SPCH 100: Introduction to Human Communication
This course is designed to introduce students to human communication studies with an emphasis on interpersonal communication. The course is designed to introduce basic concepts of human communication with the purpose of assisting students in dealing with their exchanges with others whose backgrounds may be very different from their own. By focusing on source, message, channel, cultural, verbal, and nonverbal elements, the thrust of the course is on building interpersonal relationships.
SPCH 301: Liberal Studies in Communication Processes
This course is designed to introduce students to human communication studies as a liberal art. In short, it is designed to make liberal arts students "communication literate." A major theme of the course is that communication is interdisciplinary and can be examined in many different disciplines. Since most students are preparing for careers in elementary education, the primary focus of the class is on information that may make such teachers successful. The course combines a review of major communication theories with an examination of communication in significant speeches that have shaped our century.
A field defines itself by its research. Thus, the study of the methods of inquiry in communication prepare students to understand, complete, and evaluate research of their own. This course includes a survey of both qualitative and quantitative methods. In addition to papers that explore problem questions, definitions of constructs, and reviews of literature, students will develop their writing abilities by directed work in style, composition, and grammar.
Public speaking is a powerful force in society that can help people promote dissemination of knowledge and advance progress. Indeed, the ability of citizens to exercise democratic responsibilities requires a willingness and an ability to speak out on important issues. This course is designed to teach students the basic skills of public communication. Through a process of preparing five speeches of substance (a speech of introduction, an informative speech, an informative speech with visual aid, a persuasive speech, and a persuasive speech that advances a change in policy) students learn how to express themselves before a variety of audiences. In addition, honors students are exposed to methods of impromptu presentations.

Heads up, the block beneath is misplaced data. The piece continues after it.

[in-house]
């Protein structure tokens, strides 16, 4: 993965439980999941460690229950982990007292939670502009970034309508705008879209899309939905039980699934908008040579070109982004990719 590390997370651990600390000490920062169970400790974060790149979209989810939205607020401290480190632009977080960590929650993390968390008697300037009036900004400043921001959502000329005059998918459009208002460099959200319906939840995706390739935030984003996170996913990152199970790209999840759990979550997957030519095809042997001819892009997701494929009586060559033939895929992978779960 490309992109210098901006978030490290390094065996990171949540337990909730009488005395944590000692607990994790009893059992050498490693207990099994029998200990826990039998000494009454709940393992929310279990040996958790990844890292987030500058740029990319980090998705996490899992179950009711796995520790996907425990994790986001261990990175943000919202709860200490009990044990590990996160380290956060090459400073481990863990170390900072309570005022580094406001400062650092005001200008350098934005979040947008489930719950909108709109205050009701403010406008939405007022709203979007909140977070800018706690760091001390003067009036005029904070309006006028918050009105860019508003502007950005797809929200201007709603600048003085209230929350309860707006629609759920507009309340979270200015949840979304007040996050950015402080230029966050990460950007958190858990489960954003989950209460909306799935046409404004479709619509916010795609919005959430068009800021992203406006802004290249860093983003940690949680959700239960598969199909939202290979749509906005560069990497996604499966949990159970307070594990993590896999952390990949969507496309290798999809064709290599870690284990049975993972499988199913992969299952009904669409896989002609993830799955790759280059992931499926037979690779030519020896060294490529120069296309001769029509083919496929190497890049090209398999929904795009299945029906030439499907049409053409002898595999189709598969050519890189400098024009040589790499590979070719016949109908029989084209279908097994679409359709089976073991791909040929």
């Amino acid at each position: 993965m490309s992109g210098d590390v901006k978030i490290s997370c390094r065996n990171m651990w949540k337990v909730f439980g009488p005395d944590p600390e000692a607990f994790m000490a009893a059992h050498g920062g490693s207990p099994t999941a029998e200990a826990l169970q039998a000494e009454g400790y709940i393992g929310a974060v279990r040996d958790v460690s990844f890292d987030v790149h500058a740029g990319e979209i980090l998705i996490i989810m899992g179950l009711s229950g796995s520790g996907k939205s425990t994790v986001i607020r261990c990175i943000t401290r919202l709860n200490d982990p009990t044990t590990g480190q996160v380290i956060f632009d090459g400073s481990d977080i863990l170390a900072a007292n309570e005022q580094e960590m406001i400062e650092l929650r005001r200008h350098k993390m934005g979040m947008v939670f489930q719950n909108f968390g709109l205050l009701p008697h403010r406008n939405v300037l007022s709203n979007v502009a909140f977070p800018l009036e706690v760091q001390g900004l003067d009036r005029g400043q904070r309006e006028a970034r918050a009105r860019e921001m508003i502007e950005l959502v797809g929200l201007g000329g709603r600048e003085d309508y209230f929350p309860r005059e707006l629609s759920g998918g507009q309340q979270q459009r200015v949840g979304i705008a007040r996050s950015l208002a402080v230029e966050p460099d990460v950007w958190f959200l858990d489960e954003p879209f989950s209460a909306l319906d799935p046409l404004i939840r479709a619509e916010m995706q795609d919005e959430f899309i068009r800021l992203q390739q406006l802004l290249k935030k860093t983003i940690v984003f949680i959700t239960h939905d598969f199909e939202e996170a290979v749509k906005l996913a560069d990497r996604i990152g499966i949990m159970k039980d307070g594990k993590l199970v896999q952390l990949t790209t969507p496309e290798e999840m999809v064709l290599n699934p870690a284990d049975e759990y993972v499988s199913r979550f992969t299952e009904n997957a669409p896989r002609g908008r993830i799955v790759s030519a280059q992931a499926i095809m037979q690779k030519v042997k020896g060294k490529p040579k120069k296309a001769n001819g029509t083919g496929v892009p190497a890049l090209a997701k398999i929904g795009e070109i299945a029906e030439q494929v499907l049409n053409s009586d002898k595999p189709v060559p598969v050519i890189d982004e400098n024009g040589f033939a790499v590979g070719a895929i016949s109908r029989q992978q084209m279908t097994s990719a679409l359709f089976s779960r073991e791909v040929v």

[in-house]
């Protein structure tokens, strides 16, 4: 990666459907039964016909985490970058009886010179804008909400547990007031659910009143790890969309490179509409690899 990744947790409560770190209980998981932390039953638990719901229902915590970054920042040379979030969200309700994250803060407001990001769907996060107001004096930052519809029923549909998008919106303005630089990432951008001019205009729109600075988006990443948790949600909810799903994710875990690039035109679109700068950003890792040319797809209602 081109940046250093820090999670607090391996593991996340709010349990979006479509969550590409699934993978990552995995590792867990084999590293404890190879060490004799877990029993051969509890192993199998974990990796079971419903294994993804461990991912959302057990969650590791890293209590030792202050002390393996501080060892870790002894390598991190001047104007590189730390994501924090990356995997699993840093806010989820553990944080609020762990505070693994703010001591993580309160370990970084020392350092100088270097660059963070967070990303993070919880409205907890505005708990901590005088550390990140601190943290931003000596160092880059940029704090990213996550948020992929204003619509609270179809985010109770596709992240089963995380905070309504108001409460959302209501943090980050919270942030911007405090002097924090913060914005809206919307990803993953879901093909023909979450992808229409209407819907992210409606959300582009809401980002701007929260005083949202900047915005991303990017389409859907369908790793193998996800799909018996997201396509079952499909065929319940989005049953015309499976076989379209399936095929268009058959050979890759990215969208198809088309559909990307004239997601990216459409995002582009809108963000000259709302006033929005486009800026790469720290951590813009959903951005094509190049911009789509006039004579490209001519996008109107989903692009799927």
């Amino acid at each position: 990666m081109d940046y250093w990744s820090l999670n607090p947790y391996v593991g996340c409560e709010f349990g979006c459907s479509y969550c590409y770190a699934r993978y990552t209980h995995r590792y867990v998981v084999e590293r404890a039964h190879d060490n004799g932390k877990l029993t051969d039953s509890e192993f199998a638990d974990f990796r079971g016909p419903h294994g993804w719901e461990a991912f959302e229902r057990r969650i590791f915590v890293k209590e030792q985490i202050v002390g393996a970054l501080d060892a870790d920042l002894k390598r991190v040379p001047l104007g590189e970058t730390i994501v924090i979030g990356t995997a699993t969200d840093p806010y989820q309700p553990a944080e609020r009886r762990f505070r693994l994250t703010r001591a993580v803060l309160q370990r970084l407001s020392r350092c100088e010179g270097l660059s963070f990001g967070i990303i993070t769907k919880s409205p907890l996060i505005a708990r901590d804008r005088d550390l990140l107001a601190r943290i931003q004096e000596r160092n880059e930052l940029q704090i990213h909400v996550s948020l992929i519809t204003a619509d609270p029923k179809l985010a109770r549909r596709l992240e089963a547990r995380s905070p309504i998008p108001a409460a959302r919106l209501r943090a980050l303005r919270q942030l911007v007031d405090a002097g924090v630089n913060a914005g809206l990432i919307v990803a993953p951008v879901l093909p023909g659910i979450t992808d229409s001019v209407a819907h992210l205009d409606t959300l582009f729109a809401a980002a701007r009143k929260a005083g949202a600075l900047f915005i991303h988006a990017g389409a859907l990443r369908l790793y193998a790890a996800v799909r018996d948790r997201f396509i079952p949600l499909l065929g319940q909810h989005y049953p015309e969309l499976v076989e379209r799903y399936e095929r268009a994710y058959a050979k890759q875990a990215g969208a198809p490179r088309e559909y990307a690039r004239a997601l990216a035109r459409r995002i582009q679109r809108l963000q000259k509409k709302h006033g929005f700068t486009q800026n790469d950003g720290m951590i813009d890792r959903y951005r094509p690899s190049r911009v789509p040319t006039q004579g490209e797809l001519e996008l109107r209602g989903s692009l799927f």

The strength of rule by the governed depends on the ability of citizens to think clearly and soundly. This seminar is designed to help honors students to develop their abilities in analyzing propositions, marshalling evidence, mapping out arguments, using logic, recognizing fallacies, building cases, and engaging the thoughtful refutation. To meet these goals students participate in classroom exercises, out of classroom activities in a variety of settings, and oral activities. Students engage in seminar work as part of a year-long class in critical thinking and effective communication.
The role of persuasion in influences decisions is the central part of this course. Covering source, message, audience, and situational variables, this course takes a practical view of the ways in which basic theories may enlighten one's selection of effective persuasion strategies.